The regulations associated with current on-board diagnostic (OBD) systems demand very strict monitoring of engine performance at certain intervals. This monitoring entails the diagnosis of any fault which could cause the tailpipe emissions of carbon monoxide, unburned hydrocarbons and oxides of nitrogen to rise above legislated values. In the absence of durable and affordable sensors to monitor the concentrations of these gases on the vehicle, coupled with the extremely low emissions limits imposed by future legislation, complying with OBD requirements is an extremely challenging task.
The automotive industry currently uses physical models to predict engine performance in the normal, ‘fault-free’ condition. The outputs from the model are then compared to measured output signals and the difference analysed to determine if a fault has occurred (Fig 1). However, as the emissions thresholds have reduced, the OBD fault detection thresholds have decreased accordingly, thereby increasing the challenge in engine modelling and monitoring. In addition, the expense of physical model–based OBD, in terms of mathematical complexity and computational intensity, has led to research on more practical alternatives.
A multidisciplinary research team at QUB in the Virtual Engineering Centre, drawn from the Intelligent Systems and Control and the Internal Combustion Engines research groups, has pioneered a completely new approach to on-board diagnostic systems for internal combustion engines using multivariate statistical process control. In particular, an Auto-Associative Neural Network (Fig 2) implementation has proved effective in handling the inherent nonlinearities in the data modelling. This approach is capable of analysing the highly dynamic and non-linear signals provided by sensors currently available on production vehicles and it is envisaged that its performance will exceed existing OBD techniques.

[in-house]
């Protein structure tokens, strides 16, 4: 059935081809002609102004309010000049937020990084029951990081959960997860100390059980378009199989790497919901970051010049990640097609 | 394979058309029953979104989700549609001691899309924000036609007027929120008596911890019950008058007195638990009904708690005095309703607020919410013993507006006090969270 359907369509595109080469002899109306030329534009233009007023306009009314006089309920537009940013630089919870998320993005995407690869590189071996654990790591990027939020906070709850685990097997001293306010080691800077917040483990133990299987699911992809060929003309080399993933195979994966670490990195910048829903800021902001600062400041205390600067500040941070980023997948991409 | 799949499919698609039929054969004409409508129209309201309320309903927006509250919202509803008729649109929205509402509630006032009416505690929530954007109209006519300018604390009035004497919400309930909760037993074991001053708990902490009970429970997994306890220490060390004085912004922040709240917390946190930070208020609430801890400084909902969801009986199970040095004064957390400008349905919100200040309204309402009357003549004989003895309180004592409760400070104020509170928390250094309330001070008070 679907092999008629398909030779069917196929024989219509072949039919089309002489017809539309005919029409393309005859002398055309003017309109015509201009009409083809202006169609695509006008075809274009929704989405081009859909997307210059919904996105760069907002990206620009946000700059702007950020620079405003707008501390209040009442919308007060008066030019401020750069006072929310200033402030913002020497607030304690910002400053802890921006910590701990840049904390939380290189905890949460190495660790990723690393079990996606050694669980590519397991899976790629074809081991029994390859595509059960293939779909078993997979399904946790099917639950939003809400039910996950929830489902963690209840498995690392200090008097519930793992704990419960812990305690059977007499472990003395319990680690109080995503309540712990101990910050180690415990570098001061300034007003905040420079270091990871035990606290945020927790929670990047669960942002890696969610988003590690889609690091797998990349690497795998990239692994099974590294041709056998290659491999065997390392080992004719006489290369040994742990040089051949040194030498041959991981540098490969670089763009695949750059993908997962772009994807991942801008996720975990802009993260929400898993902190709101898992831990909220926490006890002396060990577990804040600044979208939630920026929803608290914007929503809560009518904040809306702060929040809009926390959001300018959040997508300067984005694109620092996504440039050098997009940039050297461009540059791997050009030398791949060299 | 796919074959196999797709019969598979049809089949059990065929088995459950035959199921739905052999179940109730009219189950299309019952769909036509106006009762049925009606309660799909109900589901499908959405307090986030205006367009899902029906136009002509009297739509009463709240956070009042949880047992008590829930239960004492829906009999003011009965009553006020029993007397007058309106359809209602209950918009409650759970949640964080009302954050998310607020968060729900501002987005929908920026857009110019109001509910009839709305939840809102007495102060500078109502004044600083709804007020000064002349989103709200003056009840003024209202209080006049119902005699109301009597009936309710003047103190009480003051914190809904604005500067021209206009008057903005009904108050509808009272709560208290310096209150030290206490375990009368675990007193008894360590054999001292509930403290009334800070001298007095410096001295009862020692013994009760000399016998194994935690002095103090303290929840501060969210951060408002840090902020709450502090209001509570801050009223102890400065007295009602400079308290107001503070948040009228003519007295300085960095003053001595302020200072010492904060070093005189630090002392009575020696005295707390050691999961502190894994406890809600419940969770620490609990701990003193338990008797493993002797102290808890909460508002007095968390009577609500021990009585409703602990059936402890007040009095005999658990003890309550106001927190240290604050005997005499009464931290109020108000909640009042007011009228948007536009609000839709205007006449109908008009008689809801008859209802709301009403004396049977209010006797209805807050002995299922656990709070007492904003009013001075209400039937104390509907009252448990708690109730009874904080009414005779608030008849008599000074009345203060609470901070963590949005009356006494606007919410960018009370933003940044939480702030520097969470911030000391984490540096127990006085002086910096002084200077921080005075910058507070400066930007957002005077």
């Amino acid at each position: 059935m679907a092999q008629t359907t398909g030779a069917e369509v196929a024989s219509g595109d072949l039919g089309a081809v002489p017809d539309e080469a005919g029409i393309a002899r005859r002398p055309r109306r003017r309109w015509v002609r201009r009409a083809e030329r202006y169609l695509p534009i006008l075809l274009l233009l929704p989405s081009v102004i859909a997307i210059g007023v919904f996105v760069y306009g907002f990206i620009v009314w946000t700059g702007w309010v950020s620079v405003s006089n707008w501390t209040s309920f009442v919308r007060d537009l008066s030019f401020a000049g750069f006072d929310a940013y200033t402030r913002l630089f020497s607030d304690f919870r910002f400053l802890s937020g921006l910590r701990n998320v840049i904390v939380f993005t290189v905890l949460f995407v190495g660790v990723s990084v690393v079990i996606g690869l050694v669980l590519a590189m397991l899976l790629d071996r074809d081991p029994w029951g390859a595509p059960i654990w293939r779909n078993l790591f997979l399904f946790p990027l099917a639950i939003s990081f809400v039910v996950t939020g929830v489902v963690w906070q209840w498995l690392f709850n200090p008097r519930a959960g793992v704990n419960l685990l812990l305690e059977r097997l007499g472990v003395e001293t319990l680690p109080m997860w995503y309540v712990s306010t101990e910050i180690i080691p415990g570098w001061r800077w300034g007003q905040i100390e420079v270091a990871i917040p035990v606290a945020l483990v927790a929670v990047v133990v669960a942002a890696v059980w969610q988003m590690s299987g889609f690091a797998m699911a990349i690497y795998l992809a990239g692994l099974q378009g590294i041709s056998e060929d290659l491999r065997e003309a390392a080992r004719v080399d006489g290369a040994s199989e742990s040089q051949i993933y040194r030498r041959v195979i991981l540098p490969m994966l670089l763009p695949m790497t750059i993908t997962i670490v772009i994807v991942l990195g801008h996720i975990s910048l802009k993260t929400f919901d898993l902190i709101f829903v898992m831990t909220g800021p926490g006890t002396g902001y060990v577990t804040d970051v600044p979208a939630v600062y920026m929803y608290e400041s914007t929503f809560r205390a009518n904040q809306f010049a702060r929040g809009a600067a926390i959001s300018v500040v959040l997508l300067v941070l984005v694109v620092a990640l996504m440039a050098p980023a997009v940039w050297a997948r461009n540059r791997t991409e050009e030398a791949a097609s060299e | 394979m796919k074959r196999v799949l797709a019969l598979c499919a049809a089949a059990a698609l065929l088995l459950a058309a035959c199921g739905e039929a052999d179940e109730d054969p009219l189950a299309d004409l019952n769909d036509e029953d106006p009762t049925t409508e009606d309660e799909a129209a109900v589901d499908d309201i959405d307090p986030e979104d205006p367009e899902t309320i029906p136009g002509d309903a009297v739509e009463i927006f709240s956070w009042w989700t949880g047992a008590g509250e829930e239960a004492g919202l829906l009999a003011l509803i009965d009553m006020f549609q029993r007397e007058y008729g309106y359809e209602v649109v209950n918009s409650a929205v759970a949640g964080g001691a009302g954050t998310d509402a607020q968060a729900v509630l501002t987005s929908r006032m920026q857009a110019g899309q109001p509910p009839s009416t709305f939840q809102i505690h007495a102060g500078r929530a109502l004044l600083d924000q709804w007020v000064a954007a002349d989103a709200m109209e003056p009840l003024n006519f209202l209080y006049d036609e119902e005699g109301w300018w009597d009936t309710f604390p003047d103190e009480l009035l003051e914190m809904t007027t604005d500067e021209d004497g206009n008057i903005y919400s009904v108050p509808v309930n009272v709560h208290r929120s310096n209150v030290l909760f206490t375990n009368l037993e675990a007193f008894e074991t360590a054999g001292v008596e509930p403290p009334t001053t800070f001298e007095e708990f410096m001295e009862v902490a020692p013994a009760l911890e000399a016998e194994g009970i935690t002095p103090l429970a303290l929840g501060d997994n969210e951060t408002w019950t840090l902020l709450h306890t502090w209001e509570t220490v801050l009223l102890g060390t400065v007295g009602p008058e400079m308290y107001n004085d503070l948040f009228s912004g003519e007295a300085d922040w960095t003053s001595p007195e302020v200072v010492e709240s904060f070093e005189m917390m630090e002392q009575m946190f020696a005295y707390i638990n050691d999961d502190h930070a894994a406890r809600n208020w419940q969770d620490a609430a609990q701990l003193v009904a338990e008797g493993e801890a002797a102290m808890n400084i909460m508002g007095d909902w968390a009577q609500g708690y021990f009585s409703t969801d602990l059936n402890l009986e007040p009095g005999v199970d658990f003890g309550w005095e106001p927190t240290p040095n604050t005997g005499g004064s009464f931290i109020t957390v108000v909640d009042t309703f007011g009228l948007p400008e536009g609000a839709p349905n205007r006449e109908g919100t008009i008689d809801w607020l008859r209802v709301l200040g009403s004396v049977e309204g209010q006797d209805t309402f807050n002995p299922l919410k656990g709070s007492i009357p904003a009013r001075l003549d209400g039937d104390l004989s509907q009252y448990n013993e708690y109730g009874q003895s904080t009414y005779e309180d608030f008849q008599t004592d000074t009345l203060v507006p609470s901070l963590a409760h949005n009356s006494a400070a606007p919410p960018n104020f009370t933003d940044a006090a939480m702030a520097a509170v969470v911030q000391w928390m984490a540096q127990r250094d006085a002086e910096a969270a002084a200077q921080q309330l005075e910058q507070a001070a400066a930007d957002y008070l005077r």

For more information please contact
Prof. George Irwin (Intelligent Systems and Control)
Dr Geoff McCullough (Internal Combustion Engines)
Prof GW Irwin, ‘Automotive engine fault detection’, Invited lecture at EPSRC Winter School on Data Modelling, University of Sheffield, 21-25 January 2008.
Dr N McDowell, ‘Fault diagnosis for internal combustion engines - current and future techniques’, Invited lecture at 3rd IET Conference on Automotive Electronics, University of Warwick, Coventry, 28-29 June 2007.
Prof GW Irwin and Dr U Kruger,‘Intelligent use of data for condition monitoring and applications’, Invited Plenary, 2nd International Conference on Intelligent on Intelligent Computing (ICIC ’06), Kunming, Yunnan Province, China, August 2006.
Dr U Kruger, ‘Development and Application of nonlinear PCA for fault diagnosis in internal combustion engines’, Invited Speaker, Workshop on ‘Principal Manifolds for Data Cartography and Data Reduction’, Department of Mathematics, University of Leicester, 24-26 August 2006.
Fig 3. Instrumented 4-cyclinder, 1.8 litre Nissan petrol engine and transient dynamometer for conducting engine tests
Fig 4. Air leak fault in engine manifold and locations of engine sensors
The researchers gratefully acknowledge the Engineering and Physical Sciences Research Council (EPSRC) for funding this project (EP/C005457/1).